737 freighter damaged in go-around accident

Aviation International News » August 2006
September 13, 2006, 10:54 AM

Bringing new meaning to “crash ’n’ dash,” a Boeing 737 suffered damage during a go-around at the attempted conclusion of a night freight flight from Liege, Belgium, to London Stansted on June 15. The airplane was operated by TNT.

According to a Special Bulletin issued by the UK Air Accidents Investigation Branch, poor visibility was forecast for Stansted, and when the flight arrived the actual weather was below approach minimums. The crew elected to hold, waiting for an improvement while confirming a possible diversion to Nottingham East Midlands Airport. After 30 minutes the weather at Stansted had deteriorated and the crew diverted.

The visibility at East Midlands had also deteriorated, so the crew had to make a Category 3a approach to Runway 27 with a decision height of less than 50 feet and a runway visual range of less than one-eighth of a mile. The aircraft commander, who had 4,000 hours in 737s, was the pilot flying, and the approach proceeded as briefed until approximately one mile from the runway threshold and 300 feet agl when, for reasons that are still under investigation, the autopilot was momentarily disconnected and almost immediately re-engaged. This caused the aircraft to go high on the glideslope before entering a high rate of descent, at the same time departing the localizer to the left.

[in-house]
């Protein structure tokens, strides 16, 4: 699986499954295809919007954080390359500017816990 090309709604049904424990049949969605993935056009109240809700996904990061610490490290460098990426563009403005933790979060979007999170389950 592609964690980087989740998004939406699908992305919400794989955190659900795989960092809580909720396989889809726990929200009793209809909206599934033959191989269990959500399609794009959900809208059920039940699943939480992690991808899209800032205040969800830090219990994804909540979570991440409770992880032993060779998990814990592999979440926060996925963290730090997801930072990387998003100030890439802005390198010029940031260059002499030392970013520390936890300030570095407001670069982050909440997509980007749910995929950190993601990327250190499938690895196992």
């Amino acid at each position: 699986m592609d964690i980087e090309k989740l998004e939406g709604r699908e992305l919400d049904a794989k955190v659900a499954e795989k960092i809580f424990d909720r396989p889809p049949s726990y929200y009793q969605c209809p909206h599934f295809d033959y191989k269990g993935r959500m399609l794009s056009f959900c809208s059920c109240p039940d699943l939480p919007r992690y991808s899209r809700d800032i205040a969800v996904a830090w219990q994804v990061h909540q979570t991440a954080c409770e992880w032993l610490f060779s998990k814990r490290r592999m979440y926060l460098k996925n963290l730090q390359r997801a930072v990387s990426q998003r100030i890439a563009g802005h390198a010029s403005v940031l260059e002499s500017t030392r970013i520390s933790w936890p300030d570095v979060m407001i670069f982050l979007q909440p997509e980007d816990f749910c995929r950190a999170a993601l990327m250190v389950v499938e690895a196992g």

The crew initiated a missed approach, but before the engines could spool up, the aircraft touched down heavily in the grass to the left of the runway threshold. The right landing gear was ripped off, damaging the right inboard flap, the wing-body fairing and the rear freight hold door.

At the same time, the hydraulic A system was lost and the aircraft slid along the ground on the right engine, right outboard flap track fairing and the right wingtip, before becoming airborne again.

When the airplane was flying again, the crew declared an emergency, electing to divert to Birmingham International Airport, where the weather was good. The crew made a satisfactory emergency landing 20 minutes later on 8,400-foot Runway 33, though the right engine suffered further damage during the roll-out. The crew was uninjured and there was no further damage to the airframe. An investigation into the accident is in progress.

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